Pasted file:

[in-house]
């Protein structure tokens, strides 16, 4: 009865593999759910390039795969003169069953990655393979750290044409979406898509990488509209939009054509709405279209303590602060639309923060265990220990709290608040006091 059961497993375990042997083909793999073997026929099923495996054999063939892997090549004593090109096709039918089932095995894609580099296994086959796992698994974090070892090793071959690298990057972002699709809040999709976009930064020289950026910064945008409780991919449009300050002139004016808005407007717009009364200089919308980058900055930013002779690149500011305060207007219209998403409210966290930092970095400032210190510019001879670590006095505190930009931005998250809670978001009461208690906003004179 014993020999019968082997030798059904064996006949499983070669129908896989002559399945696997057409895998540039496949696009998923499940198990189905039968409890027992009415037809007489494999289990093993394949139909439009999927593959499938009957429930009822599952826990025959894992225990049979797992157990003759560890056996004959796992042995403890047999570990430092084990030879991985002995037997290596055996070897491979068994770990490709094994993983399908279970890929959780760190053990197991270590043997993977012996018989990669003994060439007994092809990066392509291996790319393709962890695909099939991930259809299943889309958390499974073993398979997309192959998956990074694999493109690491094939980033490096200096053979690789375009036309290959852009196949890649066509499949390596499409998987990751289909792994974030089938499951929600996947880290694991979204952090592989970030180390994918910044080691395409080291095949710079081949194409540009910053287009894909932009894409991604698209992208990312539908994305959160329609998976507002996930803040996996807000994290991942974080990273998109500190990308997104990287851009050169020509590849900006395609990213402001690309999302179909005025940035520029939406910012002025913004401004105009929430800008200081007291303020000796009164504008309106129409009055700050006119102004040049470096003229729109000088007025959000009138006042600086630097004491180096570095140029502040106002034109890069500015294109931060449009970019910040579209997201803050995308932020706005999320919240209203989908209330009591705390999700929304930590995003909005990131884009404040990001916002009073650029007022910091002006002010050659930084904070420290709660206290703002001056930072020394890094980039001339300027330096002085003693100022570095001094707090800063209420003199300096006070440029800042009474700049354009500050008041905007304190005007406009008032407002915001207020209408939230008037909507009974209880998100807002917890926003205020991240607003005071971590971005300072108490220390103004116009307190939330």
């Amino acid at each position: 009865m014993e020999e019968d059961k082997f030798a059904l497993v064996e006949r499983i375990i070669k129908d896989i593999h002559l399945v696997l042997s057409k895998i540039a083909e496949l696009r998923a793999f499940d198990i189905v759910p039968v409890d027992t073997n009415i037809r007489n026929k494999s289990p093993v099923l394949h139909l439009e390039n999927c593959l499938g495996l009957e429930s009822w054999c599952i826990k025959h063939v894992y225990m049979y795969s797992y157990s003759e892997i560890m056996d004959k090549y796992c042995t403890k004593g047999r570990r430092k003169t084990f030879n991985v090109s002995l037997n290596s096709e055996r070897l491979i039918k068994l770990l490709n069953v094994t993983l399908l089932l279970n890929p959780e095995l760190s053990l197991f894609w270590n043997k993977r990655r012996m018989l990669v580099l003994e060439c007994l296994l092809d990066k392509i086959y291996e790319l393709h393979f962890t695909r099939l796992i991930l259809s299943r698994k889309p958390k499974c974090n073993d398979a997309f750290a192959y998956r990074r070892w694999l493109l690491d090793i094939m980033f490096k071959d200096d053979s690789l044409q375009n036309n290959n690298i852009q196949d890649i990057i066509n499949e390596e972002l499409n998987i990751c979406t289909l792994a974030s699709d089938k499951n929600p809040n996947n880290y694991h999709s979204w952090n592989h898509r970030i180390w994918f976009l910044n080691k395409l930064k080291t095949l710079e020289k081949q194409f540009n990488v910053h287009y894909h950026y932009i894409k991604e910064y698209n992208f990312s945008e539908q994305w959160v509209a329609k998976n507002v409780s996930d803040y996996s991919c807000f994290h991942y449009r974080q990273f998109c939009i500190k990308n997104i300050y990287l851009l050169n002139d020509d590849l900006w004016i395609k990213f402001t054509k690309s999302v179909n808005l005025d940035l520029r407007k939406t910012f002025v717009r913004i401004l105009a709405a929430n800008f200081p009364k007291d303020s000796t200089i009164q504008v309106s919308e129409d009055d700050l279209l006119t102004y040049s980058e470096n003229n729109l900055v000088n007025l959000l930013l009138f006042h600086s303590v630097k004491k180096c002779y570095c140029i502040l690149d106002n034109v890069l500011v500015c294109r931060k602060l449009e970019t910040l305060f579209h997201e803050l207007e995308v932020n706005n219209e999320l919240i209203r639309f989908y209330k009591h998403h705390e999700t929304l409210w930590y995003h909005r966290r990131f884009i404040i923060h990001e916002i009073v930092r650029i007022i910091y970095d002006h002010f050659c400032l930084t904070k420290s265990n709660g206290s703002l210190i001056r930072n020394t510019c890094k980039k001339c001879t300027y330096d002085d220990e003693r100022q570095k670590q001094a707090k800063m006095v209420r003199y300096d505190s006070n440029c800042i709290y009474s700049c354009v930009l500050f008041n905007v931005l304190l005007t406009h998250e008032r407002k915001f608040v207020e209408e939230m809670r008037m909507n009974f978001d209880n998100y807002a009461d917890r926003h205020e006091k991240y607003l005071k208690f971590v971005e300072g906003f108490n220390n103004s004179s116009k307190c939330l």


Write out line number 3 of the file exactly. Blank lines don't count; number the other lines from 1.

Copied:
């Amino acid at each position: 009865m014993e020999e019968d059961k082997f030798a059904l497993v064996e006949r499983i375990i070669k129908d896989i593999h002559l399945v696997l042997s057409k895998i540039a083909e496949l696009r998923a793999f499940d198990i189905v759910p039968v409890d027992t073997n009415i037809r007489n026929k494999s289990p093993v099923l394949h139909l439009e390039n999927c593959l499938g495996l009957e429930s009822w054999c599952i826990k025959h063939v894992y225990m049979y795969s797992y157990s003759e892997i560890m056996d004959k090549y796992c042995t403890k004593g047999r570990r430092k003169t084990f030879n991985v090109s002995l037997n290596s096709e055996r070897l491979i039918k068994l770990l490709n069953v094994t993983l399908l089932l279970n890929p959780e095995l760190s053990l197991f894609w270590n043997k993977r990655r012996m018989l990669v580099l003994e060439c007994l296994l092809d990066k392509i086959y291996e790319l393709h393979f962890t695909r099939l796992i991930l259809s299943r698994k889309p958390k499974c974090n073993d398979a997309f750290a192959y998956r990074r070892w694999l493109l690491d090793i094939m980033f490096k071959d200096d053979s690789l044409q375009n036309n290959n690298i852009q196949d890649i990057i066509n499949e390596e972002l499409n998987i990751c979406t289909l792994a974030s699709d089938k499951n929600p809040n996947n880290y694991h999709s979204w952090n592989h898509r970030i180390w994918f976009l910044n080691k395409l930064k080291t095949l710079e020289k081949q194409f540009n990488v910053h287009y894909h950026y932009i894409k991604e910064y698209n992208f990312s945008e539908q994305w959160v509209a329609k998976n507002v409780s996930d803040y996996s991919c807000f994290h991942y449009r974080q990273f998109c939009i500190k990308n997104i300050y990287l851009l050169n002139d020509d590849l900006w004016i395609k990213f402001t054509k690309s999302v179909n808005l005025d940035l520029r407007k939406t910012f002025v717009r913004i401004l105009a709405a929430n800008f200081p009364k007291d303020s000796t200089i009164q504008v309106s919308e129409d009055d700050l279209l006119t102004y040049s980058e470096n003229n729109l900055v000088n007025l959000l930013l009138f006042h600086s303590v630097k004491k180096c002779y570095c140029i502040l690149d106002n034109v890069l500011v500015c294109r931060k602060l449009e970019t910040l305060f579209h997201e803050l207007e995308v932020n706005n219209e999320l919240i209203r639309f989908y209330k009591h998403h705390e999700t929304l409210w930590y995003h909005r966290r990131f884009i404040i923060h990001e916002i009073v930092r650029i007022i910091y970095d002006h002010f050659c400032l930084t904070k420290s265990n709660g206290s703002l210190i001056r930072n020394t510019c890094k980039k001339c001879t300027y330096d002085d220990e003693r100022q570095k670590q001094a707090k800063m006095v209420r003199y300096d505190s006070n440029c800042i709290y009474s700049c354009v930009l500050f008041n905007v931005l304190l005007t406009h998250e008032r407002k915001f608040v207020e209408e939230m809670r008037m909507n009974f978001d209880n998100y807002a009461d917890r926003h205020e006091k991240y607003l005071k208690f971590v971005e300072g906003f108490n220390n103004s004179s116009k307190c939330l």